Andrew’s Thoughts: I like this deal a good bit for WTFS, who are 14th in hitting points and need fire power as they fight toward a playoff spot. The CJ Cron experiment has been a disaster. It has left them a big void at both 1B and their UT spaces. Santana is affordable and offers a nice, safe floor. Consider Santana the anti-Byron Buxton, if you will. The Twins’ former #3 prospect behind Jose Berrios and Max Kepler is, by contrast to Santana, expensive and offers a safe floor only in the sense that the word “floor” could function as a synonym of the term “rock bottom.” It is safe in that it can’t possibly get any worse. But I digress…

I almost took Zack Collins third overall in our draft on the chance he retains that catcher eligibility, but meh, I didn’t. Point is, I find him interesting. I think he’s a better fantasy prospect than real life prospect. And the first round pick is a nice bonus. In this case, Hustle just didn’t really need Santana, I guess, so opted instead to take on some prospect value. That’s fine. He can flip these pieces in two or three weeks if necessary, perhaps at a greater premium as more teams drop in the standings. But in a vacuum, I just don’t really find the two pieces compelling enough to fork over a sub-$30 Santana who is very keepable starting at $31 next season. He’s got a lot of 1B’s, yeah, but Santana can plug in at RF too and fill either UT spot. I’m usually a sucker for depth (and fearful of injuries); I’d rather have too many good players and occasionally leave the better guy on the bench than to have too thin a roster. And by adding prospects, it’s not like dealing from depth to improve a weakness elsewhere.

Of course, if you look at this trade in conjunction with Hustle’s other trade, from his perspective, he swapped out Santana for a younger, cheaper Myers, and swapped out Ross and De Leon (essentially prospects) for two more prospects in the form of a first round pick and Collins. You could easily build your case that, as prospects go, Collins is more valuable than De Leon heads up. So while I think HLR “lost” (for lack of a better term) this trade, I think this one paired with the other one are a net gain for his situation.

Trade: Senior Squids | Hustle Loyalty Respect

HLR sends: SP Joe Ross ($16), SP Jose De Leon ($1), 2018 4th Round Pick
Senior Squids sends: 1B/RF Wil Myers $17)

Andrew’s thoughts: Joe Ross gets annihilited by left handed hitters (.408 wOBA!) and his value was very questionable a week ago before having that one awesome start against the Manny-less, Jones-less Orioles. His game log is weird. He’s either had great starts or disastrous starts this year. There’s been no in between. Jose De Leon is hurt or something, isn’t he?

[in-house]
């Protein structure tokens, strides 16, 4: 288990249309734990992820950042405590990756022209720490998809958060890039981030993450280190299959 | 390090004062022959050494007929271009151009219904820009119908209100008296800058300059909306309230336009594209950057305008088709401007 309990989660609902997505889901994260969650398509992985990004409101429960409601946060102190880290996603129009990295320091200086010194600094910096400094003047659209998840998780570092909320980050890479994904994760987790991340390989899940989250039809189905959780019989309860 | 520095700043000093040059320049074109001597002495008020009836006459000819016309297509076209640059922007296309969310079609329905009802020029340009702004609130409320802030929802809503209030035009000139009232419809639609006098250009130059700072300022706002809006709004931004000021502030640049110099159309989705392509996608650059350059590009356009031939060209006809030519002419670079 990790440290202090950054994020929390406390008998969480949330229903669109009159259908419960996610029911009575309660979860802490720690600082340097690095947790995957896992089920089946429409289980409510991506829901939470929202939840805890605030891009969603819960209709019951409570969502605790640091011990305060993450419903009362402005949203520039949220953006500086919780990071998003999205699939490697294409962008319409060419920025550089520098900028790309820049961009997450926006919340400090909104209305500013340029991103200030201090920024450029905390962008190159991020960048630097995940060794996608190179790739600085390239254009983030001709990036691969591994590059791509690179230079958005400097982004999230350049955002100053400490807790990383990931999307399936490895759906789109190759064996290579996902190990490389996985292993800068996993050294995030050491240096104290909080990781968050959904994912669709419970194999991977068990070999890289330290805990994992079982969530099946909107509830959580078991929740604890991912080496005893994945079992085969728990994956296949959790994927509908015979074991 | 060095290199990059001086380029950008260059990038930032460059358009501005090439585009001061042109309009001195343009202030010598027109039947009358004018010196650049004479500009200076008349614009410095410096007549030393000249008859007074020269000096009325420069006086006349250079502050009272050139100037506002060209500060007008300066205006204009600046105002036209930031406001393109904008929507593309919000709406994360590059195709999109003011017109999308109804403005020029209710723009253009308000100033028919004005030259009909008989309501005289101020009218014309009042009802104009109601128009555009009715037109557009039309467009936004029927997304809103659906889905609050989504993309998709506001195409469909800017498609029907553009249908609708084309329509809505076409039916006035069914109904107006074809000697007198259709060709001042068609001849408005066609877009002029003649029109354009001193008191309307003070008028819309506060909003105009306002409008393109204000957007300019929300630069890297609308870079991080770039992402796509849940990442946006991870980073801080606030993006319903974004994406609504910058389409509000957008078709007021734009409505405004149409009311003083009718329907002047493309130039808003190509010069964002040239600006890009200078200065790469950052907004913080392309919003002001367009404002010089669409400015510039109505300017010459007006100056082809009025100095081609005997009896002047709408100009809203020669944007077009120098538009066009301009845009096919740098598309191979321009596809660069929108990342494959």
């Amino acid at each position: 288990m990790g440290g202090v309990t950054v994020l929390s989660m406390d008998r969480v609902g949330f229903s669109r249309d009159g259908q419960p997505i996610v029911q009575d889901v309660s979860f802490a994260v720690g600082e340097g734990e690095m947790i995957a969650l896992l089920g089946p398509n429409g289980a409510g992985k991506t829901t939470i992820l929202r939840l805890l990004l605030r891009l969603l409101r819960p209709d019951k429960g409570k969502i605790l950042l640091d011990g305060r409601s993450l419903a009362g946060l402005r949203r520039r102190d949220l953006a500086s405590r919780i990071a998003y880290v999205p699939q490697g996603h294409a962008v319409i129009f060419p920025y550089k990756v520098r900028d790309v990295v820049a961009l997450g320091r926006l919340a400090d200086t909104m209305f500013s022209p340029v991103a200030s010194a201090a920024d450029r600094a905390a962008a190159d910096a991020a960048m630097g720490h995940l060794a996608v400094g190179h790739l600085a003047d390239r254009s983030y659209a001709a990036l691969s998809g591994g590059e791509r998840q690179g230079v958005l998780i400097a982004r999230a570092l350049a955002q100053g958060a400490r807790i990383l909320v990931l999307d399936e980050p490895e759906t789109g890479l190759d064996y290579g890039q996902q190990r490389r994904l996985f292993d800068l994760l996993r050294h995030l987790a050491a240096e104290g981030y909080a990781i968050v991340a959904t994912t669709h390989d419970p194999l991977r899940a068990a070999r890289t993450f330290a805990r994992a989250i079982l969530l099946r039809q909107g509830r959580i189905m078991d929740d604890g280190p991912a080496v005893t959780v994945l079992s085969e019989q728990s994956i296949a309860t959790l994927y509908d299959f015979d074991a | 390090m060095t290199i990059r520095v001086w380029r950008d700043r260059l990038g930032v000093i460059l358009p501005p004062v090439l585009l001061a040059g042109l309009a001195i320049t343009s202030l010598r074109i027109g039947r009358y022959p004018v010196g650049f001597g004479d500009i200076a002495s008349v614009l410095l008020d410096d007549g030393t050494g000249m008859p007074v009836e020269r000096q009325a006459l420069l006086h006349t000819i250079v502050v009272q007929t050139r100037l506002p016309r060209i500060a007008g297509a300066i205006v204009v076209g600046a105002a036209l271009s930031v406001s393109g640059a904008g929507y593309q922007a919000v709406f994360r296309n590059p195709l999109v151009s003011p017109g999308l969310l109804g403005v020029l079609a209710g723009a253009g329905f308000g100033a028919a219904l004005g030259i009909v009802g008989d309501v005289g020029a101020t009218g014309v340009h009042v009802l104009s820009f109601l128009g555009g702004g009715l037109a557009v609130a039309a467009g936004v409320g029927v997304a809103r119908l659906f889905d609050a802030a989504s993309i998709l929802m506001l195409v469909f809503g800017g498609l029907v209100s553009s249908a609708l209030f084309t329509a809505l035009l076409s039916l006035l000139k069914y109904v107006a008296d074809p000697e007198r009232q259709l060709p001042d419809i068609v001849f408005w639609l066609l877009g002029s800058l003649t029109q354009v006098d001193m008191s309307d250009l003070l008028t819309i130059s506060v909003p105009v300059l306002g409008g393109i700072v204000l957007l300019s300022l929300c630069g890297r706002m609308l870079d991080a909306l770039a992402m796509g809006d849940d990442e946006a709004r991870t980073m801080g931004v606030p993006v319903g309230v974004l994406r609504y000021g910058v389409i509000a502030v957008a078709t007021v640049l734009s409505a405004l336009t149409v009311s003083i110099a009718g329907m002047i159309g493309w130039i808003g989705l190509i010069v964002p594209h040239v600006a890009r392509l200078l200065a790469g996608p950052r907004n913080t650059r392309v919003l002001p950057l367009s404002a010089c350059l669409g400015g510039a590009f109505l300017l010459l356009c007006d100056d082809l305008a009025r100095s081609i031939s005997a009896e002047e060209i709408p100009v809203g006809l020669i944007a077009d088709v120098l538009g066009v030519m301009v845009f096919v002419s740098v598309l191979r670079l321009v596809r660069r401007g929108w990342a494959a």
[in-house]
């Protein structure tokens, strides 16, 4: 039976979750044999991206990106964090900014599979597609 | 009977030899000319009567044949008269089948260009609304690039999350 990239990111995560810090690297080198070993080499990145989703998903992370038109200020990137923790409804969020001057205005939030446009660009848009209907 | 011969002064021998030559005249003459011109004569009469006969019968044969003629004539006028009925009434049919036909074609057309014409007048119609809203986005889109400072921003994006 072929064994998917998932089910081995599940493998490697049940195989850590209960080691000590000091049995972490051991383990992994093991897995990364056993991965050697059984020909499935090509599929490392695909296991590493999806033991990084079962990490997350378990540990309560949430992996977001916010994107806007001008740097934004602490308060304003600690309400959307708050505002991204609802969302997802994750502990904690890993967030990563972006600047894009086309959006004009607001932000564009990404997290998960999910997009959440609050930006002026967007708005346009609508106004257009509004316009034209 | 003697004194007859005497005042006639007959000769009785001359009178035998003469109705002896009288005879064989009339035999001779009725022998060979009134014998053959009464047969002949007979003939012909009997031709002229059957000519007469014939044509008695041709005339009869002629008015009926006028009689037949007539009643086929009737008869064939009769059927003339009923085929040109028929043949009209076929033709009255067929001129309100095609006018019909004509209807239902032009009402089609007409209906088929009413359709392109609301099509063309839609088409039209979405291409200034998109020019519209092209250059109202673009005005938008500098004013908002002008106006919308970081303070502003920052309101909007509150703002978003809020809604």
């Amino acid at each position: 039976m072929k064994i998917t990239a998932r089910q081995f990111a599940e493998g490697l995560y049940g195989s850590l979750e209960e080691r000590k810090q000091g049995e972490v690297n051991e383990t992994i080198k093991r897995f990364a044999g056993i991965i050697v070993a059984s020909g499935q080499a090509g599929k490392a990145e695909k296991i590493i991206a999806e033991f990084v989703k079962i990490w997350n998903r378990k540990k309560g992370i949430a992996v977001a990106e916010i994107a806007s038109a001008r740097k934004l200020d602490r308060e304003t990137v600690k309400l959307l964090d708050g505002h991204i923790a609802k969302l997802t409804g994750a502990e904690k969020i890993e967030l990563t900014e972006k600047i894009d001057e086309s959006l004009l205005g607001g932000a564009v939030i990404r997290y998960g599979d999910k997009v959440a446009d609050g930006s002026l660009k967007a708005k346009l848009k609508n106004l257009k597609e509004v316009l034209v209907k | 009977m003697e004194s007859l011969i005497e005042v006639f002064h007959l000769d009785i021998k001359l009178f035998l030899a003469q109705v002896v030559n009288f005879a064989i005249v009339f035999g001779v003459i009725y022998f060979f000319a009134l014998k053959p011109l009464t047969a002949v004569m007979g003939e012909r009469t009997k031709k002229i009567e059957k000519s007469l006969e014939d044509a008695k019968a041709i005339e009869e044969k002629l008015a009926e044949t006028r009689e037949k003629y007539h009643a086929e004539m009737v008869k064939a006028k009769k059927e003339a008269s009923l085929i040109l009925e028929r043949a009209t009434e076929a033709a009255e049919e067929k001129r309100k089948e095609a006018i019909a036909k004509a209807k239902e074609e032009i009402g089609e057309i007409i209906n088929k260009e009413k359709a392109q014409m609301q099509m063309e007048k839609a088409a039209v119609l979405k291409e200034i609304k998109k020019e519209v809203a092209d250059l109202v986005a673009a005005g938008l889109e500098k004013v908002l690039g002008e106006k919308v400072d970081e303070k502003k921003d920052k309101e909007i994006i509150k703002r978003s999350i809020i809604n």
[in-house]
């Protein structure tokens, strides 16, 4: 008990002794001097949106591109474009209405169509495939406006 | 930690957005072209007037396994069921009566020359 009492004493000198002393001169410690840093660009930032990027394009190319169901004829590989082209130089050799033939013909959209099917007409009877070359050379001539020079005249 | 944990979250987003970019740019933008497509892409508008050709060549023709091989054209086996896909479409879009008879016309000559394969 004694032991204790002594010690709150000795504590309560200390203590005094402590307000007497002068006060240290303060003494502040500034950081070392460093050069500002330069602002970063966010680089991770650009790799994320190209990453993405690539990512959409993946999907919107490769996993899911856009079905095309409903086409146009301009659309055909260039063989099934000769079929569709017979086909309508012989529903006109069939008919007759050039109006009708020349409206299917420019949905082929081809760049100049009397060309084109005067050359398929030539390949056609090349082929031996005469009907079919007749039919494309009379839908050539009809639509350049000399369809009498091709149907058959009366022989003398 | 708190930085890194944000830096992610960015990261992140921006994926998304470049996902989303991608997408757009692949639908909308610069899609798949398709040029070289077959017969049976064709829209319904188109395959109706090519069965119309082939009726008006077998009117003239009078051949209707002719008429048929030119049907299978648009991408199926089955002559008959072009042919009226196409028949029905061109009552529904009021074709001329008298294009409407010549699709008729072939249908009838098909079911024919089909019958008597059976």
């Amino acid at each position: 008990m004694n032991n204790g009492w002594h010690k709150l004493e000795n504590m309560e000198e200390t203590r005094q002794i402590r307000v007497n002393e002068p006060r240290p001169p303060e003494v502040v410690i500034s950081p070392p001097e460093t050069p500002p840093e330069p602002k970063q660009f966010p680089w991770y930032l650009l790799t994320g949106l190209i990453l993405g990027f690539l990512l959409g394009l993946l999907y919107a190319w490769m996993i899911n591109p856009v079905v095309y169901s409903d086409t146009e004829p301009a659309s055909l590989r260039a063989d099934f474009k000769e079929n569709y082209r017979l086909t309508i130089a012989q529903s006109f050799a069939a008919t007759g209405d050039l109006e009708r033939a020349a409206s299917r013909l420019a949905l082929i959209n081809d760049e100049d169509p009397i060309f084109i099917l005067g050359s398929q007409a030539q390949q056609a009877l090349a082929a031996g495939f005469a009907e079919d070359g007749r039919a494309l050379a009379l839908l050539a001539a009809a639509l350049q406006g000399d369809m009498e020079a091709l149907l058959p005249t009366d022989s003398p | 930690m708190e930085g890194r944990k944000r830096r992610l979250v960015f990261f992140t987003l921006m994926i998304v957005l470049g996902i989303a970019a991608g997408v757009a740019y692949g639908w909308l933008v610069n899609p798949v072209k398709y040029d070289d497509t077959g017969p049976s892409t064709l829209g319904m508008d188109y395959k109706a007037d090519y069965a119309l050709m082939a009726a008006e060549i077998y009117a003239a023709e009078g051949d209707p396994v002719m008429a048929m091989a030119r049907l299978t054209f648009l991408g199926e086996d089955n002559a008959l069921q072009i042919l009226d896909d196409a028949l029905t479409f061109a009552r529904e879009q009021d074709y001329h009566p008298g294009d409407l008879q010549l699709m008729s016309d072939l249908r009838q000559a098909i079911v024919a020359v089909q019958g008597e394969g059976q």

Don’t get me wrong. I like Ross and De Leon well enough. I loved Ross in particular before the season started. But a year ago Wil Myers was the key piece to buying Bryce Harper. He’s young, cheap, and good. I mean, I guess downgrading at first from Myers to a platoon of Trey Mancini and Danny Valencia is fine in the short-term. It’s not a death blow. Mancini’s BABIP is elevated and 25% of his fly balls are going for homers. He just… doesn’t feel real to me yet. And if he’s not real, what happens when you’re relying on Valencia, who was dumped on waivers fairly recently, to hold down your 1B fort?

I don’t know. I guess it could work out either way. Myers doesn’t strike me as an untouchable, transcendent type guy, and the way hitters are exploding right now, it seems like you could find production similar to his much easier than you could find two wild card pitchers.

I guess that’s sort of my underlying feeling here too. In the last week, Squids has gone bonkers for pitching despite an offense that entered this week ranked 11th in the league. I’m not sure that in 2017 you can trust pitchers to carry the day anymore. Offense is the safety net now, and this move would in theory weaken an offense already struggling to stay afloat by going from Myers to two guys you’d probably rather see as back-ups. But who knows, I think Squids has some more moves in the pipeline, so we’ll see.

Trade: Long Ball to LF | Senior Squids

Long Ball to LF sends: SP Daniel Norris ($14)
Senior Squids sends: 2018 1st Round Pick

 

Andrew’s thoughts: Without any context, I’d rather have Daniel Norris than a generic first round pick. I inquired about Norris a few times, actually. The pick is just a prospect, which Norris was as recently as a couple years ago. He was Baseball America’s 18th-ranked prospect in 2014. By buying him now, you get the same type of prospect pedigree as you’d get in the draft, but with 200 innings of work under his belt. He will also score you points today; that pick will score you points way later.

But there’s context too.

Long Ball has a bunch of pitchers, several similar to Norris, so he was expendable. Meanwhile, if the season ended today, Squids would be in the bottom-4 bracket and likely have the strongest team there, meaning the best chance of winning that bracket and the top overall pick. Worst case, as of today, it’s the 4th overall pick. So you’re in effect trading a guy like Luis Robert, Hunter Greene, Royce Lewis, Brendan McKay, etc for Norris. Still, not too bad, particularly if you need the points now. But…